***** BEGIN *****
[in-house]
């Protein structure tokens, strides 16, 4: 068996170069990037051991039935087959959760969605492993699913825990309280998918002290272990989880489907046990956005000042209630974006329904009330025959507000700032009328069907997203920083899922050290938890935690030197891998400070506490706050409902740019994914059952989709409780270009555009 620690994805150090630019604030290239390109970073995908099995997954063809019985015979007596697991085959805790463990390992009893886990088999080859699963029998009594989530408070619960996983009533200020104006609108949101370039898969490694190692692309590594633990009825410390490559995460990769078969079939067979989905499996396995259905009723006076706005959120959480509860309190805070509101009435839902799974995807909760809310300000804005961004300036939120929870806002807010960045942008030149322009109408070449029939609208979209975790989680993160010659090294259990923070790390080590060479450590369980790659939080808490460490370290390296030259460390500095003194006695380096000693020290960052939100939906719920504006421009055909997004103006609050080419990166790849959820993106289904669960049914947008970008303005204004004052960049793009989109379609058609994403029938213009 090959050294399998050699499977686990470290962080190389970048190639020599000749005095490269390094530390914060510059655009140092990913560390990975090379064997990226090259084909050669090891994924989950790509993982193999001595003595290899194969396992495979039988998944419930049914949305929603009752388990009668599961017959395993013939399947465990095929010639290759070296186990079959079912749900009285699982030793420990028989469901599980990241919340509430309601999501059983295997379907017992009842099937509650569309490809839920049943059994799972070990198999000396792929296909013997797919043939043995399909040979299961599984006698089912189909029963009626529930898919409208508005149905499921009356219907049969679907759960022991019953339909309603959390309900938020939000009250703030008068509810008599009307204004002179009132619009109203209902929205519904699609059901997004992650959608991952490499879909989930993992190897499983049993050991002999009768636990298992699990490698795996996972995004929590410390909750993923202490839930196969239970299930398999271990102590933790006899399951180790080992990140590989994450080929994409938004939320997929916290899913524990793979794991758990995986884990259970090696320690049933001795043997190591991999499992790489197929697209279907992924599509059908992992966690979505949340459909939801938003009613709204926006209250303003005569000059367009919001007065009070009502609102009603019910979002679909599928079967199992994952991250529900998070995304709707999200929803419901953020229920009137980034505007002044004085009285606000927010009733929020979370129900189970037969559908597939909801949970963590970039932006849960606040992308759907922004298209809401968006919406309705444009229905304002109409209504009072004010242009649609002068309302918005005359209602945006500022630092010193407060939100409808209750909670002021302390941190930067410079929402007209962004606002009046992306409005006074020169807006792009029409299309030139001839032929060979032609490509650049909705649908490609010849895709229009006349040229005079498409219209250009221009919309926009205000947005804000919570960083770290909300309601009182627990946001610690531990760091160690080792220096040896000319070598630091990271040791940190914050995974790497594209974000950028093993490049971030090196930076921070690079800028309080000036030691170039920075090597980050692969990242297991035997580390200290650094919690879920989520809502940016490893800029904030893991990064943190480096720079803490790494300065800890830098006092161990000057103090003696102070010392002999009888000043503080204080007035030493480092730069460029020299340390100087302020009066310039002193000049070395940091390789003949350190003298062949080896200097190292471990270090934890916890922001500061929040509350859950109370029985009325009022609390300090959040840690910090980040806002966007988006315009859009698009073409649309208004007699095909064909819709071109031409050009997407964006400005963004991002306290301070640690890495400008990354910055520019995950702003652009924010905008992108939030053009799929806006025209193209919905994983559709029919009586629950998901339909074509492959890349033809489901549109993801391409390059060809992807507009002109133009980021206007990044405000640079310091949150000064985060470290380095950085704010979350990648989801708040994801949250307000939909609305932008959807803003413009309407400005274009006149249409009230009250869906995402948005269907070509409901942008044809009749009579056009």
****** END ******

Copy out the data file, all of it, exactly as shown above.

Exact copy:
[in-house]
């Protein structure tokens, strides 16, 4: 068996170069990037051991039935087959959760969605492993699913825990309280998918002290272990989880489907046990956005000042209630974006329904009330025959507000700032009328069907997203920083899922050290938890935690030197891998400070506490706050409902740019994914059952989709409780270009555009 620690994805150090630019604030290239390109970073995908099995997954063809019985015979007596697991085959805790463990390992009893886990088999080859699963029998009594989530408070619960996983009533200020104006609108949101370039898969490694190692692309590594633990009825410390490559995460990769078969079939067979989905499996396995259905009723006076706005959120959480509860309190805070509101009435839902799974995807909760809310300000804005961004300036939120929870806002807010960045942008030149322009109408070449029939609208979209975790989680993160010659090294259990923070790390080590060479450590369980790659939080808490460490370290390296030259460390500095003194006695380096000693020290960052939100939906719920504006421009055909997004103006609050080419990166790849959820993106289904669960049914947008970008303005204004004052960049793009989109379609058609994403029938213009 090959050294399998050699499977686990470290962080190389970048190639020599000749005095490269390094530390914060510059655009140092990913560390990975090379064997990226090259084909050669090891994924989950790509993982193999001595003595290899194969396992495979039988998944419930049914949305929603009752388990009668599961017959395993013939399947465990095929010639290759070296186990079959079912749900009285699982030793420990028989469901599980990241919340509430309601999501059983295997379907017992009842099937509650569309490809839920049943059994799972070990198999000396792929296909013997797919043939043995399909040979299961599984006698089912189909029963009626529930898919409208508005149905499921009356219907049969679907759960022991019953339909309603959390309900938020939000009250703030008068509810008599009307204004002179009132619009109203209902929205519904699609059901997004992650959608991952490499879909989930993992190897499983049993050991002999009768636990298992699990490698795996996972995004929590410390909750993923202490839930196969239970299930398999271990102590933790006899399951180790080992990140590989994450080929994409938004939320997929916290899913524990793979794991758990995986884990259970090696320690049933001795043997190591991999499992790489197929697209279907992924599509059908992992966690979505949340459909939801938003009613709204926006209250303003005569000059367009919001007065009070009502609102009603019910979002679909599928079967199992994952991250529900998070995304709707999200929803419901953020229920009137980034505007002044004085009285606000927010009733929020979370129900189970037969559908597939909801949970963590970039932006849960606040992308759907922004298209809401968006919406309705444009229905304002109409209504009072004010242009649609002068309302918005005359209602945006500022630092010193407060939100409808209750909670002021302390941190930067410079929402007209962004606002009046992306409005006074020169807006792009029409299309030139001839032929060979032609490509650049909705649908490609010849895709229009006349040229005079498409219209250009221009919309926009205000947005804000919570960083770290909300309601009182627990946001610690531990760091160690080792220096040896000319070598630091990271040791940190914050995974790497594209974000950028093993490049971030090196930076921070690079800028309080000036030691170039920075090597980050692969990242297991035997580390200290650094919690879920989520809502940016490893800029904030893991990064943190480096720079803490790494300065800890830098006092161990000057103090003696102070010392002999009888000043503080204080007035030493480092730069460029020299340390100087302020009066310039002193000049070395940091390789003949350190003298062949080896200097190292471990270090934890916890922001500061929040509350859950109370029985009325009022609390300090959040840690910090980040806002966007988006315009859009698009073409649309208004007699095909064909819709071109031409050009997407964006400005963004991002306290301070640690890495400008990354910055520019995950702003652009924010905008992108939030053009799929806006025209193209919905994983559709029919009586629950998901339909074509492959890349033809489901549109993801391409390059060809992807507009002109133009980021206007990044405000640079310091949150000064985060470290380095950085704010979350990648989801708040994801949250307000939909609305932008959807803003413009309407400005274009006149249409009230009250869906995402948005269907070509409901942008044809009749009579056009």